Who will be the mystery team for Jose Reyes?

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It’s hard to imagine Jose Reyes joining the Marlins for a relatively light $90 million over six years. Jon Heyman’s proposed $80 million over five years deal from the Mets isn’t all that special either. So, who might yet get involved in the bidding for the shortstop?

Red Sox – Boston may not have as much financial flexibility this year as last, but if new GM Ben Cherington is willing to go with Daniel Bard in the closer’s role, then fitting Reyes into the budget would seem possible. The switch-hitting Reyes would be a terrific fit in between Jacoby Ellsbury and Adrian Gonzalez at the top of the order, and the Red Sox wouldn’t have much problem covering for his injuries with either Marco Scutaro or Jed Lowrie around as a backup (the other would likely be involved in a deal).

Giants – GM Brian Sabean decided to build what will probably be the game’s most expensive bullpen, so it doesn’t look like there’s room for Reyes without the team’s payroll hitting $140 million next year. He’d provide a huge lift at a problem position, though, and give the Giants the leadoff hitter they need.

Tigers – Reyes would be an upgrade over Austin Jackson in the leadoff spot and he’d improve the defense by pushing Jhonny Peralta back to third base, but the Tigers are more interested in adding pitching.

Phillies – There’s little to suggest the Phillies would really consider spurning Jimmy Rollins for a younger but more expensive player.

Angels – It looks like the Angels would prefer to add power, but the idea of signing Reyes and then cashing in Erick Aybar is rather attractive. The Angels got OBPs of .325 and .316 from the top two spots in the order last season.

Nationals – The money is there, but the Nationals probably aren’t going to want to spend it on such an injury-prone player.

Brewers – If the Brewers thought they could get Reyes for $90 million over six years, I think they’d be all over it. The price, though, is likely to be higher than that, and the Brewers aren’t going to want to commit to anything until they’ve ruled out re-signing Prince Fielder.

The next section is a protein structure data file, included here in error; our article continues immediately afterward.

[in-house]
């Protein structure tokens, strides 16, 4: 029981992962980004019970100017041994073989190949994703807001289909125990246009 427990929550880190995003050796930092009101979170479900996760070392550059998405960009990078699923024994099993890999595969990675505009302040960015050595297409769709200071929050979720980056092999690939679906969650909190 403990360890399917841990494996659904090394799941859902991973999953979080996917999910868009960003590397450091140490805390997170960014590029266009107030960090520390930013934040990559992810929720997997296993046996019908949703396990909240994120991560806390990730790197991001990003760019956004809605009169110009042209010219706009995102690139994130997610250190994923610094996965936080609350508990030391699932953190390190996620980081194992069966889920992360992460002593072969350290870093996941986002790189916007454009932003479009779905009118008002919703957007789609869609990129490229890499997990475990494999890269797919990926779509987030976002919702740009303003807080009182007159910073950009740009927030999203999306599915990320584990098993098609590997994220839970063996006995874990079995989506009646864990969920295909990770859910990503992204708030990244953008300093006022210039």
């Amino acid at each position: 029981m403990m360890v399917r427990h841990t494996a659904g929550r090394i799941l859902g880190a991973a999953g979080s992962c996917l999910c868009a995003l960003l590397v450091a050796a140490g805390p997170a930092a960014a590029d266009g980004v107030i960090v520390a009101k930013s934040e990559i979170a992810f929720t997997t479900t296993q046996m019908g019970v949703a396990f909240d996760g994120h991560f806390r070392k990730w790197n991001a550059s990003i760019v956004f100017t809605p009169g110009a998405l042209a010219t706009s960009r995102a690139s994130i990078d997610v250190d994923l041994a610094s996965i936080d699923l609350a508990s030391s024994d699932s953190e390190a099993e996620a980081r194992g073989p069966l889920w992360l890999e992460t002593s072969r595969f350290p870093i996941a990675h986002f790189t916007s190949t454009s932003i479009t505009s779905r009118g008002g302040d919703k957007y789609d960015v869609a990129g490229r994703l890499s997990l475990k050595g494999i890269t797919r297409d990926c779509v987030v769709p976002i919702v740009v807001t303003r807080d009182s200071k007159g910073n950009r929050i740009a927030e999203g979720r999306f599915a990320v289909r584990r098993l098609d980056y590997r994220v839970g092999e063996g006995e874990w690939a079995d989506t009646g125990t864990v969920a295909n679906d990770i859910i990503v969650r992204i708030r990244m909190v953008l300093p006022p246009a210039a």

Cardinals – St. Louis is sort of in the same boat. If Albert Pujols departs, then maybe Reyes would be an option. Reyes, though, may be long gone by the time Pujols makes up his mind. The Brewers are a more likely suitor anyway.

I do believe that one team from this bunch will end up making a big run at Reyes, forcing the Marlins to up their bid if they expect to stay in the running. I’d put Boston first on the list, followed by Detroit.

Phillies walk off winners thanks to a poor decision by Marcell Ozuna

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The Phillies’ bullpen, which has not been good as of late, gift-wrapped Monday’s game for the Cardinals. Starter Nick Pivetta was brilliant, fanning 13 while allowing two runs in 7 1/3 innings. But things unraveled after he left the game. Victor Arano took over for Edubray Ramos to start the ninth inning with the Phillies leading 4-2, but he allowed a one-out single and a double. After striking out Harrison Bader, Arano appeared to strike out Yairo Munoz for the final out of the game, but the ball trickled through the legs of catcher Andrew Knapp, allowing a run to score and the tying run to move to third base. Lefty Adam Morgan came in to face pinch-hitter Kolten Wong. Wong tied the game up, sneaking a single into center field.

In the 10th inning, Jake Thompson gave up the go-ahead run on a leadoff home run to Tommy Pham. It seemed like it was just going to be another one of those losses that have become increasingly common for the Phillies lately. But the Phillies’ offense didn’t go down quietly, even though it hadn’t put a runner on second base since the start of the second inning when J.P. Crawford doubled. In the bottom half of the 10th, Hoskins blooped a single into shallow left-center to start the inning. Hoskins moved to second base on a ground out from Odubel Herrera. Matt Bowman intentionally walked Carlos Santana, then struck out Jesmuel Valentin. That brought up Aaron Altherr, who replaced Nick Williams after Williams took a baseball to the face off of the right field fence. Bowman fell behind 2-1, then threw a 90 MPH fastball that Altherr lined into left field. Rather than keep the ball in front of him, Marcell Ozuna decided to dive for the ball to make the final out, but he missed. The ball trickled past him, allowing the tying and the game-winning runs to score, giving the Phillies a come-from-behind win.

On the list of people happy to see Ozuna miss that ball are Altherr (of course), Arano, Morgan, and Thompson. But perhaps no one was happier than manager Gape Kapler. The win might help take the heat off of him somewhat after another poor performance from the bullpen. When a team struggles, everyone wants a scapegoat and Kapler is an easy target. He has been all year, undeservingly.

Phillies radio broadcaster and former major league reliever Larry Anderson said after the bullpen meltown, “Not everybody can pitch in the ninth inning. And I know Gabe Kapler thinks they can, but they can’t.” Aside from Ramos and Seranthony Dominguez (who was unavailable after throwing 52 pitches between Saturday and Sunday in Milwaukee), no one in that bullpen has been reliable. The closer, Hector Neris, just got optioned to Triple-A. You work with what you have, and right now, Kapler doesn’t have a whole lot. Thankfully for him, he wasn’t punished with another loss thanks to Ozuna.